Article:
Paul Ryan Collected $500,000 In Koch Contributions Days After House Passed Tax Law

Paul Ryan Collected $500,000 In Koch Contributions Days After House Passed Tax Law
Paul Ryan Collected $500,000 In Koch Contributions Days After House Passed Tax Law  

Just days after the House passed its version of the federal tax law slashing corporate tax rates, House Speaker Paul Ryan collected nearly $500,000 in campaign contributions from billionaire energy mogul Charles Koch and his wife, according to a recent campaign donor report.

Koch and his brother David spent millions of dollars to get the tax law passed and are spending millions more in a public relations campaign in an attempt to boost support for the law, The Wall Street Journal reported.

Koch Industries, one of the largest private corporations in the nation, operates refineries and manufactures a variety of products. The new tax law - which slices corporate tax rates from 35 percent to 21 percent, slashes estate taxes and includes a special deduction for oil and gas investors - is expected to save the Koch brothers and their businesses billions of dollars in taxes.

Just 13 days after the tax law was passed, Charles Koch and his wife, Elizabeth, donated nearly $500,000 to Ryan's joint fundraising committee, according to a campaign finance report filed Thursday.

Five other donors, including billionaire businessmen Jeffery Hildebrand and William Parfet, each contributed $100,000 in the last quarter of 2017, according to the records.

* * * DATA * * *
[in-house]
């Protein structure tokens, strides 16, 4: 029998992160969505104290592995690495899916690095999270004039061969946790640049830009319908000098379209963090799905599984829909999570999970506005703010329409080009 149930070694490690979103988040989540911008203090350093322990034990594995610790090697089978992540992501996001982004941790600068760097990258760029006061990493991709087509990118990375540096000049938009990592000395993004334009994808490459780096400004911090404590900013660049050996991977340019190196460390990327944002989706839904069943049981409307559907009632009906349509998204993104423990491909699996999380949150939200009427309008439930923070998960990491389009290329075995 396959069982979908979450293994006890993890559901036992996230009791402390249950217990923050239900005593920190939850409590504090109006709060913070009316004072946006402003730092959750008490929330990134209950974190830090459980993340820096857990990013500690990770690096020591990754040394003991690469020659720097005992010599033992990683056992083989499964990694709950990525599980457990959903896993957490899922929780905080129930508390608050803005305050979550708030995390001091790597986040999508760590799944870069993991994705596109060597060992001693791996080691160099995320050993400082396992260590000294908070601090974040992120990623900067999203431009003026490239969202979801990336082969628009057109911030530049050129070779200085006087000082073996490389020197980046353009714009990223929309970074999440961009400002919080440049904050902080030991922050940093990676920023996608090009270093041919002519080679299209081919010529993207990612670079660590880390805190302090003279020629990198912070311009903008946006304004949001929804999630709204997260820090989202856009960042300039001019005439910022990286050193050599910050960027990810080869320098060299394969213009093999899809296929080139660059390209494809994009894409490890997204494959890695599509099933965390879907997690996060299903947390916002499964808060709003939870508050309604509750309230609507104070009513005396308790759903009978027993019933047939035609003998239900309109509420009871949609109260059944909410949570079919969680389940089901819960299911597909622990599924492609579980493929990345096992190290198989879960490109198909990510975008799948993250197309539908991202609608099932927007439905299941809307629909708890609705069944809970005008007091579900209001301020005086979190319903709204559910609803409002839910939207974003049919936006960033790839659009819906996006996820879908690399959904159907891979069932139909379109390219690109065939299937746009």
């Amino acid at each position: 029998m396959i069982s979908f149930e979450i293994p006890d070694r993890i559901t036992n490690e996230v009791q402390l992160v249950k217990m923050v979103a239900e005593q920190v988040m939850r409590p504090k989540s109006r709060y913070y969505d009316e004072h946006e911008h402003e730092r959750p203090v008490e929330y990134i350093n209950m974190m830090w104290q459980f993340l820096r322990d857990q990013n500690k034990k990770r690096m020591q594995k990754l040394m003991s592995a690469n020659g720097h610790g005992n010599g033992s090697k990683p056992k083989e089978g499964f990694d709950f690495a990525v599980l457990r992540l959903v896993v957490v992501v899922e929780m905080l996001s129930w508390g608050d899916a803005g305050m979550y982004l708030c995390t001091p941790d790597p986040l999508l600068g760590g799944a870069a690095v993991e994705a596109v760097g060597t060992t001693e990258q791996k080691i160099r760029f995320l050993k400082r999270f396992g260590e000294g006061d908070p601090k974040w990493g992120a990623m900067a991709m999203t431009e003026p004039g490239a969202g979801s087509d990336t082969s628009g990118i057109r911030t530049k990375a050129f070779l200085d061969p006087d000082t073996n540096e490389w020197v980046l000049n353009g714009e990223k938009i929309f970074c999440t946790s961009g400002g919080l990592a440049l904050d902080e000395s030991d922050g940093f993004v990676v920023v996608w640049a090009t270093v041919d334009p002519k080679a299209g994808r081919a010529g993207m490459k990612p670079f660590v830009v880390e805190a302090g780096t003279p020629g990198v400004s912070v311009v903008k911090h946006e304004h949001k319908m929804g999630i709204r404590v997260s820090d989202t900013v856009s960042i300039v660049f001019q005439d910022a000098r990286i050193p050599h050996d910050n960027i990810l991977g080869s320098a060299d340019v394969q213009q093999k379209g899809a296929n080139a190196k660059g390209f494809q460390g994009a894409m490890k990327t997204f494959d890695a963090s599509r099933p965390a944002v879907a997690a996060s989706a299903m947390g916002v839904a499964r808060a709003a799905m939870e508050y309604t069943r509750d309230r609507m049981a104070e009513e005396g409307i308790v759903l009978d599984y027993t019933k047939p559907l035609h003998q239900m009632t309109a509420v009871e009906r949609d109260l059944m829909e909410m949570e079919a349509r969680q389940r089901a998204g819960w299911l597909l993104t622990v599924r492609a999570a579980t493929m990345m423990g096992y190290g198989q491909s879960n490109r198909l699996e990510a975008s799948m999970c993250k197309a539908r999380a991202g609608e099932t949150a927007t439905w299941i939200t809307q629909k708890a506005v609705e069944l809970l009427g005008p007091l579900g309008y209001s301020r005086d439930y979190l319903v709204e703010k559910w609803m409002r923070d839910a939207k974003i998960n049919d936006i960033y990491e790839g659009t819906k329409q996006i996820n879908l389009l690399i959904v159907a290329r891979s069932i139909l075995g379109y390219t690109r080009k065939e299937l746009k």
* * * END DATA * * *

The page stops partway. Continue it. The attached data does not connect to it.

"It looks like House Speaker Ryan is quickly being rewarded for passing this legislation that overwhelmingly benefits the Kochs and billionaires like them," Adam Smith, spokesman for campaign finance reform nonprofit Every Voice, told the International Business Times, which first reported the Koch contributions.

The Koch donations were paid into Team Ryan, which raises money for the speaker, the National Republican Congressional Committee and a PAC run by Ryan. On the same day, Charles and Elizabeth Koch also each donated $237,000 to the NRCC.

The Koch brothers, worth an estimated $100 billion together, have become the gorillas of dark money contributions distorting American democracy since the Supreme Court's decision in Citizens United v. FEC lifted campaign contribution restrictions. The brothers are using their massive wealth to push a political agenda that's the "most hard-line libertarian philosophy" in America, according to Jane Mayer, author of Dark Money: The Hidden History of the Billionaires Behind the Rise of the Radical Right.

Ryan has indicated that he won't run again when his term is up this year, Politico reported, though he hasn't made an official announcement. If he doesn't run, his contributions would be redirected.


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